# Is the cell structure of a topological space unique?

I am reading Allen Hatcher's book. The book introduces CW complex and ∆-complex, which I am not sure whether I really understand. There are many ways to give a topological space ∆-complex structure. What arises naturally is that whether the simplicial homology groups of the space is independent of the choice of ∆-complex structures. So in theorem 2.27, Allen proves that the simplicial and singular homology groups of a space are isomorphic and therefore answers the question. But in the proof of the theorem, he uses a cell structure of the space. So I am not sure whether the homology groups of the space is independent of its cell structure.

More specifically, in lemma 2.34, it writes If X is a CW complex, then $H_k(X^{n},X^{n-1})$ is zero for k ≠ n and is free abelian for k = n, with a basis in one to one correspondence with the n cells for X. This cellular homology is useful for computation. For example, consider the case of a torus. The book gives a cell structure like this so that $H_2(X^{2},X^{1})≅ \mathbb{Z}$. Could we add one more 1-cell to the structure so that the torus becomes? But then the homology group $H_2(X^{2},X^{1})$ would be different. So what is the criteria to give a cell structure of a space?

I should focus on my questions:

1. Is the cell structure of a topolocal space unique?
2. If it is not, is the homology groups of the space independent of the choice of the cell structure?
• My answer answers the question in your title. Honestly, I cannot tell what exactly the body of your question is asking! You should try to distill a clearer question out of it. – Mariano Suárez-Álvarez Feb 26 '16 at 4:05
• I don't know why you're asking about Lemma 2.34 or a cell structure in the context of Theorem 2.27. Lemma 2.34 is not used in the proof of Theorem 2.27 (which concluded about 7 pages earlier), nor is any cell structure other than the $\Delta$-complex structure being talked about. – Eric Wofsey Feb 26 '16 at 4:16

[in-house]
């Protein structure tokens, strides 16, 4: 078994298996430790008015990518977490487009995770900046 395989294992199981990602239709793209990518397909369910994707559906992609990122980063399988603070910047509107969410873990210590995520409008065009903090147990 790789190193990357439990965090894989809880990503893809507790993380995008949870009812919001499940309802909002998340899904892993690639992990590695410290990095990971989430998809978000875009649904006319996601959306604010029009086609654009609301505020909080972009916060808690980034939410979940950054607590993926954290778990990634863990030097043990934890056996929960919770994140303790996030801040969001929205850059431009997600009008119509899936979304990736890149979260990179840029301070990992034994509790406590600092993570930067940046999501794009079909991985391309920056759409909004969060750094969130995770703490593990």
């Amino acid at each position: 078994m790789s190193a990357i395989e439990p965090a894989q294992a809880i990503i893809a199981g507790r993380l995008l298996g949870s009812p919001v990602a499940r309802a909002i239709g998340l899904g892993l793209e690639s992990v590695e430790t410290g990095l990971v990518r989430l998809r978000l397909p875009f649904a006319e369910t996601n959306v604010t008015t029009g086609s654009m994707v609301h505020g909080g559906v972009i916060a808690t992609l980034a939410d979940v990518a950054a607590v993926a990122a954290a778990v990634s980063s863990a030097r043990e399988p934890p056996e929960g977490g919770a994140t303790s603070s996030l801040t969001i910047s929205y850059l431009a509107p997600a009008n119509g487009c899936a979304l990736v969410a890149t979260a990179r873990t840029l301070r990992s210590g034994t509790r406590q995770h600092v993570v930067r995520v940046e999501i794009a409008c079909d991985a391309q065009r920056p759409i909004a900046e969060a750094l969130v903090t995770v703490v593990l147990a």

• Lemma 2.34 is not used in the proof of Theorem 2.27. But $X^{n}$ depends on the cell structure, right? So is the homology groups of the space independent of the choice of the cell structure?What I don't understand is that the proof uses cell structure of the space which I don't whether the homology groups are independent of. – Deepleeqe Feb 26 '16 at 4:24
• The definition of singular homology does not involve the cell structure in any way. Of course you have to use the $\Delta$-complex structure in the proof of Theorem 2.27, since otherwise you can't even define what "simplicial homoogy" means. – Eric Wofsey Feb 26 '16 at 4:33

## 2 Answers

The homology of a space $X$ does not depend on a choice of cell structure (at least, up to canonical isomorphism). But in your example, $H_2(X^2,X^1)$ is not the homology of $X$: it is the homology of the pair $(X^2,X^1)$. Obviously, this depends on what the spaces $X^2$ and $X^1$ are, i.e. on what cell structure you have on $X$.

The cell structure is not at all unique.

Just consider a square and the infinitely many ways in which you can cut it in pieces!

• So the cellular homology groups depend on the cell structure, right?For a space, it may have different cellular homology groups, right? – Deepleeqe Feb 26 '16 at 4:41
• @Deepleeqe: No, cellular homology is always canonically isomorphic to singular homology; see Theorem 2.35 in Hatcher. – Eric Wofsey Feb 26 '16 at 4:42
• Sorry for my mistake. I should say the cellular chain complex depends of the cell structure, right? – Deepleeqe Feb 26 '16 at 4:45
• @Deepleeqe: Right, the cellular chain complex depends on the cell structure, but its homology does not. – Eric Wofsey Feb 26 '16 at 4:55